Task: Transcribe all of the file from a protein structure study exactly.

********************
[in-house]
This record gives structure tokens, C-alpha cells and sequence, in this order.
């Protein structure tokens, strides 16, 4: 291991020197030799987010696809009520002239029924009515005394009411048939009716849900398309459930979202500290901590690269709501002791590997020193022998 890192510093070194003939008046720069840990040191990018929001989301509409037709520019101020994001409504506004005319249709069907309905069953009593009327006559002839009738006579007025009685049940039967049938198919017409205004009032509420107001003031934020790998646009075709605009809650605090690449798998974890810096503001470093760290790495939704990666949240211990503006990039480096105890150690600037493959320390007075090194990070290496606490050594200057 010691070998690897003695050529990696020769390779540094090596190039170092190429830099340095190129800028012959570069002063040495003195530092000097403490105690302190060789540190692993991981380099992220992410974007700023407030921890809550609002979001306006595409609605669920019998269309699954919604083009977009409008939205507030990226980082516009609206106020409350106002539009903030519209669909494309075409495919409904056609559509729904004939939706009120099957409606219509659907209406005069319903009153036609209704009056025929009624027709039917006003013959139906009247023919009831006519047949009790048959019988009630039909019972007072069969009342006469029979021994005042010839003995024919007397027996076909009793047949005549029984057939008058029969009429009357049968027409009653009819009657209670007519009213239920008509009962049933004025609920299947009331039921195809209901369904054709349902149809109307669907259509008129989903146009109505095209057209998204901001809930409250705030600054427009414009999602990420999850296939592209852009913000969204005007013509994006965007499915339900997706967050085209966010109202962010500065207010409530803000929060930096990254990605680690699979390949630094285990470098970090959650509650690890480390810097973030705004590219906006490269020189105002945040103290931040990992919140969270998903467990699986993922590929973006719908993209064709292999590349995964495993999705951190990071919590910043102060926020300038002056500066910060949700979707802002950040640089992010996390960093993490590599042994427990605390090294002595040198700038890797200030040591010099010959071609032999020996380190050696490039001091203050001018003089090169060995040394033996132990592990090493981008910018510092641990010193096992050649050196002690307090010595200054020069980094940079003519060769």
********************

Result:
[in-house]
This record gives structure tokens, C-alpha cells and sequence, in this order.
């Protein structure tokens, strides 16, 4: 291991020197030799987010696809009520002239029924009515005394009411048939009716849900398309459930979202500290901590690269709501002791590997020193022998 890192510093070194003939008046720069840990040191990018929001989301509409037709520019101020994001409504506004005319249709069907309905069953009593009327006559002839009738006579007025009685049940039967049938198919017409205004009032509420107001003031934020790998646009075709605009809650605090690449798998974890810096503001470093760290790495939704990666949240211990503006990039480096105890150690600037493959320390007075090194990070290496606490050594200057 010691070998690897003695050529990696020769390779540094090596190039170092190429830099340095190129800028012959570069002063040495003195530092000097403490105690302190060789540190692993991981380099992220992410974007700023407030921890809550609002979001306006595409609605669920019998269309699954919604083009977009409008939205507030990226980082516009609206106020409350106002539009903030519209669909494309075409495919409904056609559509729904004939939706009120099957409606219509659907209406005069319903009153036609209704009056025929009624027709039917006003013959139906009247023919009831006519047949009790048959019988009630039909019972007072069969009342006469029979021994005042010839003995024919007397027996076909009793047949005549029984057939008058029969009429009357049968027409009653009819009657209670007519009213239920008509009962049933004025609920299947009331039921195809209901369904054709349902149809109307669907259509008129989903146009109505095209057209998204901001809930409250705030600054427009414009999602990420999850296939592209852009913000969204005007013509994006965007499915339900997706967050085209966010109202962010500065207010409530803000929060930096990254990605680690699979390949630094285990470098970090959650509650690890480390810097973030705004590219906006490269020189105002945040103290931040990992919140969270998903467990699986993922590929973006719908993209064709292999590349995964495993999705951190990071919590910043102060926020300038002056500066910060949700979707802002950040640089992010996390960093993490590599042994427990605390090294002595040198700038890797200030040591010099010959071609032999020996380190050696490039001091203050001018003089090169060995040394033996132990592990090493981008910018510092641990010193096992050649050196002690307090010595200054020069980094940079003519060769």